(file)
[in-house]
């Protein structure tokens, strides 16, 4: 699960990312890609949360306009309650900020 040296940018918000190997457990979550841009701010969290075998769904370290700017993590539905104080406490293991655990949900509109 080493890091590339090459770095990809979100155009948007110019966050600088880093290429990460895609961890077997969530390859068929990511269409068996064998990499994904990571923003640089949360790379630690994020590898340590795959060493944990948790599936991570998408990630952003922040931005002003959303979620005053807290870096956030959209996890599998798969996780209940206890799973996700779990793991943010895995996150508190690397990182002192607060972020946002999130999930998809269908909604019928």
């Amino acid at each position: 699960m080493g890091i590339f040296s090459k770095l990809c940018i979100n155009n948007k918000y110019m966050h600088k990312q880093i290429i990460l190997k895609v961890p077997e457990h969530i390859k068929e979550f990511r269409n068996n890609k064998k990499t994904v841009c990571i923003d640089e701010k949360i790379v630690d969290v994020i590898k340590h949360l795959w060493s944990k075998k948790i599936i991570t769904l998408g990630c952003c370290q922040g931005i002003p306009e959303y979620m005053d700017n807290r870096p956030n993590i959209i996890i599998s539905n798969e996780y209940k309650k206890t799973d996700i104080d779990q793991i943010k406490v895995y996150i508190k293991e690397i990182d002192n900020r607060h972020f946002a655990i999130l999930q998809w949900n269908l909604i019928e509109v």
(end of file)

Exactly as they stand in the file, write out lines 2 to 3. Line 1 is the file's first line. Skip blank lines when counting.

């Protein structure tokens, strides 16, 4: 699960990312890609949360306009309650900020 040296940018918000190997457990979550841009701010969290075998769904370290700017993590539905104080406490293991655990949900509109 080493890091590339090459770095990809979100155009948007110019966050600088880093290429990460895609961890077997969530390859068929990511269409068996064998990499994904990571923003640089949360790379630690994020590898340590795959060493944990948790599936991570998408990630952003922040931005002003959303979620005053807290870096956030959209996890599998798969996780209940206890799973996700779990793991943010895995996150508190690397990182002192607060972020946002999130999930998809269908909604019928």
């Amino acid at each position: 699960m080493g890091i590339f040296s090459k770095l990809c940018i979100n155009n948007k918000y110019m966050h600088k990312q880093i290429i990460l190997k895609v961890p077997e457990h969530i390859k068929e979550f990511r269409n068996n890609k064998k990499t994904v841009c990571i923003d640089e701010k949360i790379v630690d969290v994020i590898k340590h949360l795959w060493s944990k075998k948790i599936i991570t769904l998408g990630c952003c370290q922040g931005i002003p306009e959303y979620m005053d700017n807290r870096p956030n993590i959209i996890i599998s539905n798969e996780y209940k309650k206890t799973d996700i104080d779990q793991i943010k406490v895995y996150i508190k293991e690397i990182d002192n900020r607060h972020f946002a655990i999130l999930q998809w949900n269908l909604i019928e509109v």